1. Comparing documents in Word 2007

    Posted July 7, 2010 in software  |  No Comments so far

    Do you need to quickly find the differences between two large Word documents? Have you edited a large document only to realise you didn’t have Track Changes turned on?

    The “Compare” feature in Word 2007 will find the differences between two documents and display them using the Track Changes view. Here’s how to use it…

    Firstly, click the Compare button under Review. Then select the first of the two options.

    You’ll then see something like this:

    Click on the little folder icons next to the dropdown menus, then choose both the original document and the one you changed. It doesn’t matter which order you do it in.

    When you have selected both your documents, the box titled “Label changes with” will become editable. If you type your initials here, changes will be attributed to you.

    Then click OK and everything will change dramatically. You’ll see a panel on the left hand of the screen summarising the changes, and two panels on the right showing both the documents you selected:

    But the exciting stuff should be in the big middle panel, which is titled “Compared document”. There, you should see precisely what would have happened if you’d been using Track Changes all along!

    Stuff you added should be in red text and stuff you deleted should be crossed out. If you hold your mouse over any of the red text you should see a note about the change too.

    Using the “X” buttons in the top-right of each panel, close all of the panels except “Compared document”. You will now simply be viewing the “track changes” document, so you can just save it and send it over. And that should be it! Just remember to turn on Track Changes if you have any more editing to do.

  2. How to post your Last.fm loved tracks to Twitter

    Posted December 8, 2009 in How-to  |  5 Comments so far

    I remember when Twitter was still quite new. Back then, a lot of people were still trying to think of uses for it and one thing that was fairly common was to plug it into your Last.fm account.

    In retrospect I can see why that was seen as a good idea. Twitter was supposed to be about broadcasting minor ephemeral details, and the music you were currently listening to definitely fell into that category. But there was a downside. People listen to a lot of music and, with a Twitter post for each track played, that added up to a lot of useless information on Twitter. Thankfully, the practise of scrobbling directly to Twitter soon faded out.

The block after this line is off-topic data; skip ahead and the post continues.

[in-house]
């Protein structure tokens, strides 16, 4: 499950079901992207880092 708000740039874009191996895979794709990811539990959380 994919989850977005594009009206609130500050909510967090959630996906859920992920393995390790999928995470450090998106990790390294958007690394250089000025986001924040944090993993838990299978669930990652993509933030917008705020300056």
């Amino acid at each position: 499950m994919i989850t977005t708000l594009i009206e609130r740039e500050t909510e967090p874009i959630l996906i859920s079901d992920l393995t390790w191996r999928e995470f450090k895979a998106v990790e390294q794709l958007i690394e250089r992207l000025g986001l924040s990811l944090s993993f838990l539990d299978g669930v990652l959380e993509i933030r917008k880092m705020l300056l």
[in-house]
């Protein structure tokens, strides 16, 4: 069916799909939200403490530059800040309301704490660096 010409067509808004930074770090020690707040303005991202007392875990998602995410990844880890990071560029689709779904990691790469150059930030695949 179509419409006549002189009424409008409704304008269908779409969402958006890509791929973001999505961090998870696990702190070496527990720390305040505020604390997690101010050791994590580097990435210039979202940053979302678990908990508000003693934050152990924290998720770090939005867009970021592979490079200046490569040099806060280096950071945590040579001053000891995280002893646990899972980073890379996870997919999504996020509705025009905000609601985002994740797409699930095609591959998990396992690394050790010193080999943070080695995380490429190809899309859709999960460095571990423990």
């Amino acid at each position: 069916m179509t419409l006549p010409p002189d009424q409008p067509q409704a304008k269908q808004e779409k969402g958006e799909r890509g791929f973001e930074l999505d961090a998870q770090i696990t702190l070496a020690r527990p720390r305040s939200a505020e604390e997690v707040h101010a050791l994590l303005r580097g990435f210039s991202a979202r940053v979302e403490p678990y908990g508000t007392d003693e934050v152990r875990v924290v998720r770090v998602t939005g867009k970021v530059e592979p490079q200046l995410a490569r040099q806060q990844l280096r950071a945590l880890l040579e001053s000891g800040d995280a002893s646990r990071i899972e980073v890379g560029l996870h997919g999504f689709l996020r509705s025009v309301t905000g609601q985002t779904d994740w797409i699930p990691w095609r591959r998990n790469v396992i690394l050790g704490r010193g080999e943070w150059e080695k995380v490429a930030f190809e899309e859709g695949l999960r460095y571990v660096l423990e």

Today there are some more useful and less irritating ways of posting information from Last.fm (or, indeed, its open source alternative Libre.fm to your Twitter account. One of them, Tweekly.fm, produces an automated weekly tweet of your top three artists. Another one, which I’m going to explain here, involves posting tracks that you “love” on Last.fm to your Twitter account.

    Here’s how it works:

    1. If you don’t have a Last.f account, create one here
    2. Get the URL of your “Loved tracks” RSS feed. This is easy: just change “USERNAME” in the URL below for your Last.fm username.


    3. Test the URL by opening it in a browser. You should see something that looks a bit like this:
      Last.fm RSS feed browser output
    4. If it works, go to Twitterfeed.com and create an account if necessary
    5. Once logged in to Twitterfeed, click on the “Create new feed” button to the top-right of the screen
    6. In “Step 1: Send Feed To”, select Twitter. Click on the large “Authenticate Twitter” button and enter your Twitter account details. You’ll then be directed back to Twitterfeed.com
    7. In “Step 2: Name feed & source URL”, enter a name for the feed – this can be anything you like. In the “RSS Feed URL” field, paste the URL of your RSS feed
      Twitterfeed screenshot 1
    8. Click on the “test feed” button to make sure the feed is valid
    9. Click “Advanced settings”. A bunch of new options will appear underneath. Here’s a screenshot with the things you need to check circled in red:
      Twitterfeed's advanced settings

    10. In “Post content”, select “Title Only”. This will ensure that the posts to your Twitter account only contain the artist, title and shortened URL to the track you loved
    11. Make sure “Post link” is checked and a URL shortening service is selected
    12. You might also want to enter some text in the “Post Prefix” or “Post Suffix” fields, otherwise your tweets might be slightly baffling
    13. You’re done – just click “Create feed” and that’s it set up.

    Now whenever you “love” a track on Last.fm, your Twitter account will post a link to it. This makes Last.fm’s “love” feature a bit more useful when it comes to recommending music to other people – especially people who don’t use Last.fm. And as long as you don’t love everything you listen to you won’t be clogging up your Twitter feed.

  3. Using Google Spreadsheets to extract Twitter data

    Posted November 20, 2009 in How-to, twitter  |  28 Comments so far